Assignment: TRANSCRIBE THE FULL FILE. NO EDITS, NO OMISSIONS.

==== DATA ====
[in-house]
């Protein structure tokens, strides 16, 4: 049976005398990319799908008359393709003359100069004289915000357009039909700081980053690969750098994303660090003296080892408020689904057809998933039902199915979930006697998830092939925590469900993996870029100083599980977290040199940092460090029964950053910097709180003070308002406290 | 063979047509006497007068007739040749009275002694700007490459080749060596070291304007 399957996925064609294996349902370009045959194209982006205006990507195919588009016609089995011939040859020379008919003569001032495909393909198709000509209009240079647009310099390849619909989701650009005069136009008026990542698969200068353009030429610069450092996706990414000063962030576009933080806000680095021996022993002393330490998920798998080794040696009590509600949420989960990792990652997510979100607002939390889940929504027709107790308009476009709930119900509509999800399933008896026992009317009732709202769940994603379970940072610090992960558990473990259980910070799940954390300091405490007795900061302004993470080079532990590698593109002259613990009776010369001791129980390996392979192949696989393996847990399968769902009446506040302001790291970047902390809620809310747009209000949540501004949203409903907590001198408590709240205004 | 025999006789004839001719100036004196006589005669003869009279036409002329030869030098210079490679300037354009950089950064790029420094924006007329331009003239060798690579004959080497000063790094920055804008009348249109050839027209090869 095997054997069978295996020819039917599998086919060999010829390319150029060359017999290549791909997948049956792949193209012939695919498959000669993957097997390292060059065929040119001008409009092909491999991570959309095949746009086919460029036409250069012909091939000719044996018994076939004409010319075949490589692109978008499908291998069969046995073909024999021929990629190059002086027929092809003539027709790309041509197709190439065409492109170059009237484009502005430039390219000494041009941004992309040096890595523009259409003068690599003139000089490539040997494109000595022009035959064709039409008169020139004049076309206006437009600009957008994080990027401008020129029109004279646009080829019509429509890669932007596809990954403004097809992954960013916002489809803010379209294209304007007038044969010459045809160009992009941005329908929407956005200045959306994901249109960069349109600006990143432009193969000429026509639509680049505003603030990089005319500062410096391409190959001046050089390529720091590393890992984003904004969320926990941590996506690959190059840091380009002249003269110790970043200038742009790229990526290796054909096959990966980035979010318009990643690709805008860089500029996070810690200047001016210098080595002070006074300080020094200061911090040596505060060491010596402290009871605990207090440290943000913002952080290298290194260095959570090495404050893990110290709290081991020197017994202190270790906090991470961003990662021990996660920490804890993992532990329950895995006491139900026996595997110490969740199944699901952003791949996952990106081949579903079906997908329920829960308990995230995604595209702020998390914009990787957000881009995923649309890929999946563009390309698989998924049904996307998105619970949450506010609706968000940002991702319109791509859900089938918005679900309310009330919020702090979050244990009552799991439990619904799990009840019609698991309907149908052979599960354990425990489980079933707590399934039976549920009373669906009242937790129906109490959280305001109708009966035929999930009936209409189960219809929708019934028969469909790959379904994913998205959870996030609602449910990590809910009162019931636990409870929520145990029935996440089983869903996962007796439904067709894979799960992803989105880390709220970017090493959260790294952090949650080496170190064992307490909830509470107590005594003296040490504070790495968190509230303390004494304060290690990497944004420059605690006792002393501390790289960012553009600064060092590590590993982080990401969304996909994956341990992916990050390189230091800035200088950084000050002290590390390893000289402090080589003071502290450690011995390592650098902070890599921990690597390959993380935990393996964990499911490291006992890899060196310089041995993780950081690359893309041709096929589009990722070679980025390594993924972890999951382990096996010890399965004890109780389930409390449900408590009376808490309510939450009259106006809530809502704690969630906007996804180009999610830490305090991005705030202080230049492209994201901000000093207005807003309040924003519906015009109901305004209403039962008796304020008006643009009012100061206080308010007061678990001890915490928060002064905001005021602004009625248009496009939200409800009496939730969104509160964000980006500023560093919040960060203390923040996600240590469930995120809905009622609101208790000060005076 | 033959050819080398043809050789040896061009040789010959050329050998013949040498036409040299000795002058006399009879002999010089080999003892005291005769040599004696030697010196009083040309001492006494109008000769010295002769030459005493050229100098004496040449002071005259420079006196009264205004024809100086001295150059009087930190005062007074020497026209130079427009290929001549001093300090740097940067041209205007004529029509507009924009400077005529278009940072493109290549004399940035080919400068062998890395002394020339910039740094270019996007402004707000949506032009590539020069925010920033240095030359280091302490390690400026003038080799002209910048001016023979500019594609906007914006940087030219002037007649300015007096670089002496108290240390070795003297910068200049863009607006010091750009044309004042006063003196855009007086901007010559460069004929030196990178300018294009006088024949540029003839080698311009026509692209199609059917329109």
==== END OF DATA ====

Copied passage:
[in-house]
């Protein structure tokens, strides 16, 4: 049976005398990319799908008359393709003359100069004289915000357009039909700081980053690969750098994303660090003296080892408020689904057809998933039902199915979930006697998830092939925590469900993996870029100083599980977290040199940092460090029964950053910097709180003070308002406290 | 063979047509006497007068007739040749009275002694700007490459080749060596070291304007 399957996925064609294996349902370009045959194209982006205006990507195919588009016609089995011939040859020379008919003569001032495909393909198709000509209009240079647009310099390849619909989701650009005069136009008026990542698969200068353009030429610069450092996706990414000063962030576009933080806000680095021996022993002393330490998920798998080794040696009590509600949420989960990792990652997510979100607002939390889940929504027709107790308009476009709930119900509509999800399933008896026992009317009732709202769940994603379970940072610090992960558990473990259980910070799940954390300091405490007795900061302004993470080079532990590698593109002259613990009776010369001791129980390996392979192949696989393996847990399968769902009446506040302001790291970047902390809620809310747009209000949540501004949203409903907590001198408590709240205004 | 025999006789004839001719100036004196006589005669003869009279036409002329030869030098210079490679300037354009950089950064790029420094924006007329331009003239060798690579004959080497000063790094920055804008009348249109050839027209090869 095997054997069978295996020819039917599998086919060999010829390319150029060359017999290549791909997948049956792949193209012939695919498959000669993957097997390292060059065929040119001008409009092909491999991570959309095949746009086919460029036409250069012909091939000719044996018994076939004409010319075949490589692109978008499908291998069969046995073909024999021929990629190059002086027929092809003539027709790309041509197709190439065409492109170059009237484009502005430039390219000494041009941004992309040096890595523009259409003068690599003139000089490539040997494109000595022009035959064709039409008169020139004049076309206006437009600009957008994080990027401008020129029109004279646009080829019509429509890669932007596809990954403004097809992954960013916002489809803010379209294209304007007038044969010459045809160009992009941005329908929407956005200045959306994901249109960069349109600006990143432009193969000429026509639509680049505003603030990089005319500062410096391409190959001046050089390529720091590393890992984003904004969320926990941590996506690959190059840091380009002249003269110790970043200038742009790229990526290796054909096959990966980035979010318009990643690709805008860089500029996070810690200047001016210098080595002070006074300080020094200061911090040596505060060491010596402290009871605990207090440290943000913002952080290298290194260095959570090495404050893990110290709290081991020197017994202190270790906090991470961003990662021990996660920490804890993992532990329950895995006491139900026996595997110490969740199944699901952003791949996952990106081949579903079906997908329920829960308990995230995604595209702020998390914009990787957000881009995923649309890929999946563009390309698989998924049904996307998105619970949450506010609706968000940002991702319109791509859900089938918005679900309310009330919020702090979050244990009552799991439990619904799990009840019609698991309907149908052979599960354990425990489980079933707590399934039976549920009373669906009242937790129906109490959280305001109708009966035929999930009936209409189960219809929708019934028969469909790959379904994913998205959870996030609602449910990590809910009162019931636990409870929520145990029935996440089983869903996962007796439904067709894979799960992803989105880390709220970017090493959260790294952090949650080496170190064992307490909830509470107590005594003296040490504070790495968190509230303390004494304060290690990497944004420059605690006792002393501390790289960012553009600064060092590590590993982080990401969304996909994956341990992916990050390189230091800035200088950084000050002290590390390893000289402090080589003071502290450690011995390592650098902070890599921990690597390959993380935990393996964990499911490291006992890899060196310089041995993780950081690359893309041709096929589009990722070679980025390594993924972890999951382990096996010890399965004890109780389930409390449900408590009376808490309510939450009259106006809530809502704690969630906007996804180009999610830490305090991005705030202080230049492209994201901000000093207005807003309040924003519906015009109901305004209403039962008796304020008006643009009012100061206080308010007061678990001890915490928060002064905001005021602004009625248009496009939200409800009496939730969104509160964000980006500023560093919040960060203390923040996600240590469930995120809905009622609101208790000060005076 | 033959050819080398043809050789040896061009040789010959050329050998013949040498036409040299000795002058006399009879002999010089080999003892005291005769040599004696030697010196009083040309001492006494109008000769010295002769030459005493050229100098004496040449002071005259420079006196009264205004024809100086001295150059009087930190005062007074020497026209130079427009290929001549001093300090740097940067041209205007004529029509507009924009400077005529278009940072493109290549004399940035080919400068062998890395002394020339910039740094270019996007402004707000949506032009590539020069925010920033240095030359280091302490390690400026003038080799002209910048001016023979500019594609906007914006940087030219002037007649300015007096670089002496108290240390070795003297910068200049863009607006010091750009044309004042006063003196855009007086901007010559460069004929030196990178300018294009006088024949540029003839080698311009026509692209199609059917329109």